“I’ve never had more support in my life than these men and coaches,” she said. “It’s awesome.”
With that support lifting her up, Elliott finally got a chance to suit up for a real game – her first-ever football game – last week against Linfield in McMinnville, Ore.
Standing on the sidelines as the game began, the nerves started to kick in, and they reached a peak when she was called into action for her first kick – a 40-yard field goal attempt.
“I was hoping to get a nice PAT [point after touchdown] to start off with, just to kind of ease my way into it, but nope, we went on a 40 yarder,” she said. “I felt like I had a lot of pressure on me just because it was my first game, it was my first kick. And I felt like I had to prove myself that I could do this, and I want to do this. So it was pretty terrifying.”
And the first kick was … a miss.
“I’m pretty sure my eyes were closed,” she said with a laugh. “I don’t even remember what happened.”
After the kick, Elliott beat herself up a bit on the sidelines.
“I was very upset at myself, but I was like ‘OK, I know what it feels like, I can't let this one get to me. I need to have a one-rep memory, I'm gonna go in again, and I know that I can do this.’”
The next kick was a PAT. She nailed it.
“I was freaking out,” she said. “It was finally a big, big relief. And then I started crying on the sidelines because I was so happy. I finally did it. Like all this hard work paid off. It just felt nice to actually get in and score.”
Coach Jimmy Dugan in the film A League Of Their Own famously said “there’s no crying in baseball,” but that rule certainly doesn’t cross over to the football field, at least when Elliott is playing.
“I don’t care,” she said, laughing again. “I cry a lot at football. It doesn’t matter.”
With that, Elliott became the first female ever to score for a Canadian college or university football team. SFU lost the game 56-20, but Elliott was on the board, finishing the day with two converts. Some may still see this as a gimmick, said Elliott, but that’s none of her concern.
“I really don’t care about that,” she said. “Yeah, this past weekend I made history, but for me I’m just going out there doing something that I love doing, wanting to help my team, be an asset and get some points on the board for us. That’s why I’m out here playing football – because I love it. Not for anything other than that, and I hope that people see that I am still around working my butt off every day. I want to be the best.”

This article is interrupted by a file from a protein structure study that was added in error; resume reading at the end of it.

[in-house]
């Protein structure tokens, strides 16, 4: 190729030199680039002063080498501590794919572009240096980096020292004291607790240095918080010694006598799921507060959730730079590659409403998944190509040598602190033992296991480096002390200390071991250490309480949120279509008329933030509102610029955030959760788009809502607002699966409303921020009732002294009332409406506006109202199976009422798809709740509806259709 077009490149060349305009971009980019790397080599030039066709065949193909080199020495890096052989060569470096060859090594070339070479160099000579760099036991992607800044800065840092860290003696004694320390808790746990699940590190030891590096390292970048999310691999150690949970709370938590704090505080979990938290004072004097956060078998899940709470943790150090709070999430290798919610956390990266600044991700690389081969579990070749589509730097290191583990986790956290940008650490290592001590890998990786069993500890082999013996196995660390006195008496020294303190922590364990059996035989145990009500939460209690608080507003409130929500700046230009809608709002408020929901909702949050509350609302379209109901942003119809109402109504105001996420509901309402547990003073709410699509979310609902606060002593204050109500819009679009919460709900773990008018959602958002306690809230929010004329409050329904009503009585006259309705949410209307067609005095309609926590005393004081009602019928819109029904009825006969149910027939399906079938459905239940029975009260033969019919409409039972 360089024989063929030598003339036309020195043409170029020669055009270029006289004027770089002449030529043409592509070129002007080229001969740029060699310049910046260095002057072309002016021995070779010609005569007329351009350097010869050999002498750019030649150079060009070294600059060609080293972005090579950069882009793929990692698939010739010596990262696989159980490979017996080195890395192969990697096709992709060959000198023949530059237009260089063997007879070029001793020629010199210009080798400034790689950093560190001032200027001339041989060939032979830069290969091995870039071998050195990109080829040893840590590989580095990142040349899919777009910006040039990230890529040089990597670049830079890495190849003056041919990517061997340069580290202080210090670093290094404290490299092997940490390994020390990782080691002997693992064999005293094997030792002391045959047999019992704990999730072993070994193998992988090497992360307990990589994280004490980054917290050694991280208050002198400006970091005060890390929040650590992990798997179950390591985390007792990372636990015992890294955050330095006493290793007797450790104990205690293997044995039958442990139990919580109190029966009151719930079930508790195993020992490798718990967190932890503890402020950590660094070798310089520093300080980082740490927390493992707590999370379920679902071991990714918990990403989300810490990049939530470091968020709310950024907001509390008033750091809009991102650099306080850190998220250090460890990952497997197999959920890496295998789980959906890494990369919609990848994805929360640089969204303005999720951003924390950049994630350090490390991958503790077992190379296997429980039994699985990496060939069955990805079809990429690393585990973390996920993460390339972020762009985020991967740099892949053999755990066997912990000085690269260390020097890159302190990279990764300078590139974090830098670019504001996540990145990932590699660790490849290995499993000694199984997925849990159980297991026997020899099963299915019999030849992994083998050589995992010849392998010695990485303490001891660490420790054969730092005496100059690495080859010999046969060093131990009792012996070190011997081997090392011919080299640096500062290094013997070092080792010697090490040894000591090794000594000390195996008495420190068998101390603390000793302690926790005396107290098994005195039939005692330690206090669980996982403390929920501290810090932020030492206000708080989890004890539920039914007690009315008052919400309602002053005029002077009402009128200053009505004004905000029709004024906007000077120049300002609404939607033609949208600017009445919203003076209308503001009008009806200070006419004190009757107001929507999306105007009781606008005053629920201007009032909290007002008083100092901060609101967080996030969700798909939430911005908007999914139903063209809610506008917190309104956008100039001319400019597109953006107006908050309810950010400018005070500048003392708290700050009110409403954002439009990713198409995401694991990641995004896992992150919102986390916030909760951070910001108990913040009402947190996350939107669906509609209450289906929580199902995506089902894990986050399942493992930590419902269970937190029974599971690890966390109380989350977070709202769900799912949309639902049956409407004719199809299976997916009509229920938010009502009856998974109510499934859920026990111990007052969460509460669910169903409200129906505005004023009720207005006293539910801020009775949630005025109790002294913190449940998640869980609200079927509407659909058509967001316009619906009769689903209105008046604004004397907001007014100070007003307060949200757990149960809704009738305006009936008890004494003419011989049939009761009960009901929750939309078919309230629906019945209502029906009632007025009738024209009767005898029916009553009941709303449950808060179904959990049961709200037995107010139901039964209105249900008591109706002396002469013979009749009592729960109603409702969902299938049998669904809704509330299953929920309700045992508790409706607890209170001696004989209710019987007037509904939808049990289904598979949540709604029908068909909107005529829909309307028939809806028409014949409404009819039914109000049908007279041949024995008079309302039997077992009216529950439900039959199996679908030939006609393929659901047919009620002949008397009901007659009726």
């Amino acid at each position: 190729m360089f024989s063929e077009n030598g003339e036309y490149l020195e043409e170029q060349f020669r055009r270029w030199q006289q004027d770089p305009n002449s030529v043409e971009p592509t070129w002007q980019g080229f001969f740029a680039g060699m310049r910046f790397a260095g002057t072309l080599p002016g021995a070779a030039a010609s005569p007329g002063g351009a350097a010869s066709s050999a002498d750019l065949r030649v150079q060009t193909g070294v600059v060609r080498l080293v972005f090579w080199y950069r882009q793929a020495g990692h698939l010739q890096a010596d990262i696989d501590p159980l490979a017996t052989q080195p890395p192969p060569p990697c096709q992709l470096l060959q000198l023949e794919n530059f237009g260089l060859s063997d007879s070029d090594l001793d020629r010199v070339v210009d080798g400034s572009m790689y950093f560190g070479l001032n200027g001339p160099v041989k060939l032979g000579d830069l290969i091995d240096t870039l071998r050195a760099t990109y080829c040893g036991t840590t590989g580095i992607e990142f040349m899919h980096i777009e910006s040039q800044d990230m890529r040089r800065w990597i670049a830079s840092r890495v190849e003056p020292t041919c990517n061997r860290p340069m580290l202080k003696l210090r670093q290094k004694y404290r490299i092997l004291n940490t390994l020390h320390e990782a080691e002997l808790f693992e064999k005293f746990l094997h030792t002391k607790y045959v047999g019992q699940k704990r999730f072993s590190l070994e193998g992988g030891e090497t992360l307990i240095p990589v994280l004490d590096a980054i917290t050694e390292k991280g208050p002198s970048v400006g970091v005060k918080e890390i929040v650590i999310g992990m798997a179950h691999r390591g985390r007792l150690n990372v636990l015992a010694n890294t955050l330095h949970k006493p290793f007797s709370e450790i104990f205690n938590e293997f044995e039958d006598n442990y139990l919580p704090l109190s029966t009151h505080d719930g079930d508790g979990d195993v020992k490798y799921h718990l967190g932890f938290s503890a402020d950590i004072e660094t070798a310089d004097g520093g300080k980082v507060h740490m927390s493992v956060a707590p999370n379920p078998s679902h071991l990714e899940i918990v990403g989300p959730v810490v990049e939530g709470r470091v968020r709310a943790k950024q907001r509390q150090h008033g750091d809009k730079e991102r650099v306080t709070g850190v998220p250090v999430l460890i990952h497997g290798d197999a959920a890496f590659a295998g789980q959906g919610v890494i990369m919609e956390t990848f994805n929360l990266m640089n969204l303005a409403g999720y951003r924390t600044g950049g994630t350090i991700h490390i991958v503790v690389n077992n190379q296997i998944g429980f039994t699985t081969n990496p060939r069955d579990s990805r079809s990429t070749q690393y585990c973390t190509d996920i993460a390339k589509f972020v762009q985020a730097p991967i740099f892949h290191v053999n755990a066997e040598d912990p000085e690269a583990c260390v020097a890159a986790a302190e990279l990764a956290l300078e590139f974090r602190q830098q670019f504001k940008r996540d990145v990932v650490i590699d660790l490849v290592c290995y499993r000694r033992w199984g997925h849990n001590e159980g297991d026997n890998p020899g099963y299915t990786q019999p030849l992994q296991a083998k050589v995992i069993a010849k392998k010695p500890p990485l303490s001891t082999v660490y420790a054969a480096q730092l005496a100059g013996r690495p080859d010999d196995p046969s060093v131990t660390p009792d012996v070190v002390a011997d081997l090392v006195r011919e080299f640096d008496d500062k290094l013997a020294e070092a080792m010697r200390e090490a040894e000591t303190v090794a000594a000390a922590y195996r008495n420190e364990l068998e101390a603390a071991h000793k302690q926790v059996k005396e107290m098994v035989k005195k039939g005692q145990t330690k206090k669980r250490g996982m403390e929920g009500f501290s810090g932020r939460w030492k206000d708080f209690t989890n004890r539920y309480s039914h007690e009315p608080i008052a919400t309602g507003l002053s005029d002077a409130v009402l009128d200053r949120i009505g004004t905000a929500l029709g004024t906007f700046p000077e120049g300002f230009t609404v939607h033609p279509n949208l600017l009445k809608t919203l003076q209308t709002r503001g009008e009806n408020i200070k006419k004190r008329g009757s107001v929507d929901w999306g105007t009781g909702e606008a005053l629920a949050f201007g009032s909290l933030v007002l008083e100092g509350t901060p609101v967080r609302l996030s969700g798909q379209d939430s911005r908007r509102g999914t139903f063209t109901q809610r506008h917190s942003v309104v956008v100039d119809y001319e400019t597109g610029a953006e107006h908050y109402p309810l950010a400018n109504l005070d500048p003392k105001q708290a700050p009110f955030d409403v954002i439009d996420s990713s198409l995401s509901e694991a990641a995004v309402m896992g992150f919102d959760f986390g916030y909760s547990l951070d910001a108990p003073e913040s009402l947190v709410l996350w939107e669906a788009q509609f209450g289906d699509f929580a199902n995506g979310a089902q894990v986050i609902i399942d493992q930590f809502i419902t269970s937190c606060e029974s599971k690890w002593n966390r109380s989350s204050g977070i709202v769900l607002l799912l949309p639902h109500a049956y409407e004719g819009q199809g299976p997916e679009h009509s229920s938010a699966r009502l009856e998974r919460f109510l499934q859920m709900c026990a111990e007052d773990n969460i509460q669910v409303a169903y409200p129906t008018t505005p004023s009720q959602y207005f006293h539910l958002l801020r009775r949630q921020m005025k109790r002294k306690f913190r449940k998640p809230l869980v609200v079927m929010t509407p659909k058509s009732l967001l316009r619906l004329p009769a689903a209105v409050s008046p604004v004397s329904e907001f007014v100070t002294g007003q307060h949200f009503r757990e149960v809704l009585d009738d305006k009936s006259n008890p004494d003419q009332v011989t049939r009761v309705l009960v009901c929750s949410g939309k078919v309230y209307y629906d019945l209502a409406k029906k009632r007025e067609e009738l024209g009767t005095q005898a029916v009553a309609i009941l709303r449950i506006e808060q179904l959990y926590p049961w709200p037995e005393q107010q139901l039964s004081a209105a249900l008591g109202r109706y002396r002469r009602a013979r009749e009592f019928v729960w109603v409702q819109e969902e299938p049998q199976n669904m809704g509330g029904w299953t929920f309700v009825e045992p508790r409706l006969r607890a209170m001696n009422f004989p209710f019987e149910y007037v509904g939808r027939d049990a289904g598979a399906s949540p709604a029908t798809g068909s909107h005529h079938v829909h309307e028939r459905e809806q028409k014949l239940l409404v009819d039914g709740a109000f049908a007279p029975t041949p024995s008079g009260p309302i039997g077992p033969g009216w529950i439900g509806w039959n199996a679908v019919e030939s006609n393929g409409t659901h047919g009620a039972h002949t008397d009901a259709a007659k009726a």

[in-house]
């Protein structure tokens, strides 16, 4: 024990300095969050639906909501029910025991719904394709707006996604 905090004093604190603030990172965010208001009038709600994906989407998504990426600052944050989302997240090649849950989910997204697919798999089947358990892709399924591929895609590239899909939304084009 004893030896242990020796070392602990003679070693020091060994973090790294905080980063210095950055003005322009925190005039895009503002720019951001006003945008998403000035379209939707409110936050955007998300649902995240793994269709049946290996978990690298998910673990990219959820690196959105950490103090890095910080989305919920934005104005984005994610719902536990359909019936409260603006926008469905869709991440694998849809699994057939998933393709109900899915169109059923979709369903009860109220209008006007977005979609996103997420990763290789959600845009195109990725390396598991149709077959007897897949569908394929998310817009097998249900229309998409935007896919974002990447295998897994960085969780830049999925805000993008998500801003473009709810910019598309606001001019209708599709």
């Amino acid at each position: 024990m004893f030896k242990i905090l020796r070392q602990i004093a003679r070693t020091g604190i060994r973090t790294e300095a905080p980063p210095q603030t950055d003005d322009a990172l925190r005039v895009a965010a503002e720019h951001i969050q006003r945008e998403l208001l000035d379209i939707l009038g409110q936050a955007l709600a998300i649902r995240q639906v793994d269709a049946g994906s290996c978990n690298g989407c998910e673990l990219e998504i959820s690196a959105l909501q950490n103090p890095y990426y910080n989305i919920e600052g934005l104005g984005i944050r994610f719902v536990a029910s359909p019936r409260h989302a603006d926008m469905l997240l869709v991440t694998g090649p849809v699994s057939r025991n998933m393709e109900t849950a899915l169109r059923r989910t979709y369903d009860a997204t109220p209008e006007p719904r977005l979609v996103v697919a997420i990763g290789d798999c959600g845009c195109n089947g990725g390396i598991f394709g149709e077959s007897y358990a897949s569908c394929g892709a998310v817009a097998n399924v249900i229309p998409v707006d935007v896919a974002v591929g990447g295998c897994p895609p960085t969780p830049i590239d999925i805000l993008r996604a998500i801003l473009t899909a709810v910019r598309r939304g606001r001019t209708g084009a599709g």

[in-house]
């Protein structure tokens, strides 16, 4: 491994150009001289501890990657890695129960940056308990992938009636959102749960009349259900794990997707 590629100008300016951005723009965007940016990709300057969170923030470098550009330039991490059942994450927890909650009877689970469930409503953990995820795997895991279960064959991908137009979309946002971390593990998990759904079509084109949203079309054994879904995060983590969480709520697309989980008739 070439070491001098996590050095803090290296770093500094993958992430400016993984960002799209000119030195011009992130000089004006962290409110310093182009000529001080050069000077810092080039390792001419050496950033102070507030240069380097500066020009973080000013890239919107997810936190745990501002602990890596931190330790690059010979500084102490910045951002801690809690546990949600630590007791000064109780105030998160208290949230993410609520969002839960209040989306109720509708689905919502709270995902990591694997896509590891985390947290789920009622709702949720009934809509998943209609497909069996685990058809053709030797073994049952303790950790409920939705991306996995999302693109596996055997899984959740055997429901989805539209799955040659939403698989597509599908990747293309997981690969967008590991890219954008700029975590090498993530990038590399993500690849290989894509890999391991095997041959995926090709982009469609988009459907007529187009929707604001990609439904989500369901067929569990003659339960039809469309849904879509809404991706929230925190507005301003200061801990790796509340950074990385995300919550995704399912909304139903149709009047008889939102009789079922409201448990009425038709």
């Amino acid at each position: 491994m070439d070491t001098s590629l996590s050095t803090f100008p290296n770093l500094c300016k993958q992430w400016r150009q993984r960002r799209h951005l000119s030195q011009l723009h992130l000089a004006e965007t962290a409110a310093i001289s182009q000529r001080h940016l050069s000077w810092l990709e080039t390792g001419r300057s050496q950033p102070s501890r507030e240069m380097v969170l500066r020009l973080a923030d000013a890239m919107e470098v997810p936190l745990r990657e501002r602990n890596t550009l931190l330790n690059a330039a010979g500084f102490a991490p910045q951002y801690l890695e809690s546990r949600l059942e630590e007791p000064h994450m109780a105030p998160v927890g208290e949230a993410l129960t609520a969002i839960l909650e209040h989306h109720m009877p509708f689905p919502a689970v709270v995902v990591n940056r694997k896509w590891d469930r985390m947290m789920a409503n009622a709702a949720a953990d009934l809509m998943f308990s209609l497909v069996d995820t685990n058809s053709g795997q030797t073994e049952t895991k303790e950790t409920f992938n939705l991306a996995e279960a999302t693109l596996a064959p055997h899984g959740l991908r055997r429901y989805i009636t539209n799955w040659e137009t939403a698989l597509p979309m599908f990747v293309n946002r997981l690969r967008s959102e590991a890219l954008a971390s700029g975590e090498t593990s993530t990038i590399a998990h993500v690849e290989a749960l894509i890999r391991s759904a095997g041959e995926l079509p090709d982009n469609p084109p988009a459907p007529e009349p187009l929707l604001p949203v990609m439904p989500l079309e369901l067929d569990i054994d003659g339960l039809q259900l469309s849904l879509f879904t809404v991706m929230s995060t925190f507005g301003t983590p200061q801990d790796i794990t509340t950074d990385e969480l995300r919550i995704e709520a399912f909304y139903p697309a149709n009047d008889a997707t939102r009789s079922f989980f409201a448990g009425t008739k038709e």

What started out as a bet has turned into a passion for Elliott, and she’s thrilled to say now that she’s heard from other young female athletes who are watching her career unfold at SFU.
“My phone was blowing up after the game,” she said. “I’m not used to publicity but I’m trying to go out there and do interviews to show other younger female athletes that your possibilities in life are endless. I encourage everyone to go out there and try different things. Looking back three years ago, I never thought in a million years I’d be playing football.”
She is playing football, at a high level, even if she’s still not exactly sure which way to put her shoulder pads on.
“You can’t tell what’s the front and what’s the back!” she said with a laugh, adding that she would encourage all female athletes to give football a try, or whatever piques their interest, even if it seems unattainable. “Two years ago I was crying at my first practice because I was so nervous, and now I’m out here living my best life, playing football. It’s cool to see what can happen.”
Simon Fraser will play their first home game of the season – and the first-ever game at the new $20-million SFU Stadium at Terry Fox Field atop Burnaby Mountain – Saturday, Sept. 18, when they’ll host Central Washington University in a GNAC game. Kickoff is 6 p.m.